Windows

Poll Results: Should Windows Desktop Gadgets be banned from the corporate workstation?

See how your peers answered this question: Should Windows Desktop Gadgets be banned from the corporate workstation?

On August 6, 2010, I asked the readers of the TechRepublic Microsoft Windows Blog this poll question:

Should Windows Desktop Gadgets be banned from the corporate workstation?

The 577 respondents to the poll were generally evenly split with 56% saying no ban and 44% saying a ban was justified.

The gist of the associated discussion thread was that a ban may seem desirable, but it is too impractical to enforce. This makes me wonder if a majority would be in favor of a ban, if such a ban were practical to enforce.

Are Windows desktop widgets really that much of a security risk? What risks do they introduce and what do IT pros need to do to mitigate the risks involved?

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About

Mark Kaelin is a CBS Interactive Senior Editor for TechRepublic. He is the host for the Microsoft Windows and Office blog, the Google in the Enterprise blog, the Five Apps blog and the Big Data Analytics blog.

20 comments
blackepyon01
blackepyon01

I think that the average user doesn't need gadgets in the buisness enviroment.

David A. Pimentel
David A. Pimentel

All the responses that claim that gadgets pose too much distraction from the users' job duties seem to be self contradictory. Were any of those blog responses done from work computers on employer time? It seems that blogging and discussion forums such as these are more of a distraction from work than any silly desktop gadget. Just sayin'.

Tony Hopkinson
Tony Hopkinson

and wasn't. Just assuming would be nearer! The point was seeing as they pose a definite security threat, that needs to be balanced against the value, which in a lot of cases is zero in terms of doing the job.

RLKCon
RLKCon

Bad gadgets should be banned, but since it's impossible for an IT organization to evaluate them all, it's better to discover a few that are beneficial to the workers role and provide them (if wanted). Allow users to submit a request for additional, but control it. TR is as big a distraction to an IT work place as any gadget will ever be (just a comment). The gadgets that I use are Clock (the horror), wolfram alpha (could be risky), google search that launchs chrome, and an RDP gadget for keeping my most common server connections available with a quick click. Sure there are other ways to provide the exact same services, but they are nice. No RSS feeds or auto picture generators, as they are a constant connection in and out. With that said it's the job of IT to create the policy, based on what's best for the organization, so I think each group should make their own decision based on what their business actually is. Bandwidth should be considered, security, time wasting, system resources, and yes the benefits.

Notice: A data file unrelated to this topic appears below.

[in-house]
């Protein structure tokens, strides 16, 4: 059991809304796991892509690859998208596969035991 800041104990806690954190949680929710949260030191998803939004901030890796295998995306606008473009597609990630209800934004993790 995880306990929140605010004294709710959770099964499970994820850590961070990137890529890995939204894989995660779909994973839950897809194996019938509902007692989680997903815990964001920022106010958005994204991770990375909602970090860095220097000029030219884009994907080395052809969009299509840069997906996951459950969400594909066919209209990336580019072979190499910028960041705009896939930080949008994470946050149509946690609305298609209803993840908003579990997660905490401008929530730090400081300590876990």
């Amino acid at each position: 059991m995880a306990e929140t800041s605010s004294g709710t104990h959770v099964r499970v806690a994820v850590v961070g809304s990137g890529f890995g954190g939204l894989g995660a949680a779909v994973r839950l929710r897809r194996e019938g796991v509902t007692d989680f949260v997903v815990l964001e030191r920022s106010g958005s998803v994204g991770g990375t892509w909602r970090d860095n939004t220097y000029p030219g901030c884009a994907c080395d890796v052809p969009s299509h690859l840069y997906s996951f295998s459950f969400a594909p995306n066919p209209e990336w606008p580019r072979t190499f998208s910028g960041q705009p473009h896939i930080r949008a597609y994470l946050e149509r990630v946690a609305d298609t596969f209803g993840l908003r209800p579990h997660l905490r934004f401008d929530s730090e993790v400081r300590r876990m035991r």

Realvdude
Realvdude

Seems to me that gadgets are just another feature to have to manage. My first thought was that an organization may even want to develop their own gadgets for desktop deployment. MS denotes three locations for gadget installation, user, shared and windows. Placing gadgets in shared requires administrative rights, windows is reserved for MS gadgets.

john3347
john3347

While there are exceptions, gadgets (aka toys) are, by and large, just toys that distract the user from the company business that should be occupying their mind and time. Therefore if there is a solid yes or no answer to this question, it would have to be no, - no gadgets. A company computer is a professional tool that should be treated as such. A home computer can be treated as a toy if the owner desires a toy.

Tony Hopkinson
Tony Hopkinson

based on IE! No more needs to be said really does it....

PESK, mbcs, mcse, mcitp, sts
PESK, mbcs, mcse, mcitp, sts

...Should be over here. ...Gadgets CAN be mini-browsers or even mini-applets. Anyone can write XML/dHTML code and package it as a Gadget. Statement such as "Gadgets like system monitors that track performance are useful in determining "Why is this taking so long?" and benefit the company by helping workers be efficient" cannot really be taken seriously! Seriously??! No offence intended, but there are other ways of determining a PCs performance (with tools included in Windows no less). Try PerfMon or Task Manager. I would never leave it up to the user to tell me "My PC's running slow". There is no such thing as a bad program, just bad programmers. Some gadgets can actually be quite useful. Case in point, an RDP, Remote Assistance request or in-house productivity gadget. Deduct 2 cents.

Tony Hopkinson
Tony Hopkinson

that could be useful. They shouldn't be a security risk given a good programmer wrote them. :p Generated by a third party, well then we have issues. Worse still if gadgets are ok, they are OK for user to install (whitelist/blacklist maybe?) To me it's no different to allowing p2p clients or browse any site you want. Yes there's valuable stuff out there, there's also a lot of threat vectors, never mind 'reputable' stuff like 'today's nude teen' It's this impression that gadgets aren't threat vectors that needs to be addressed.

Tony Hopkinson
Tony Hopkinson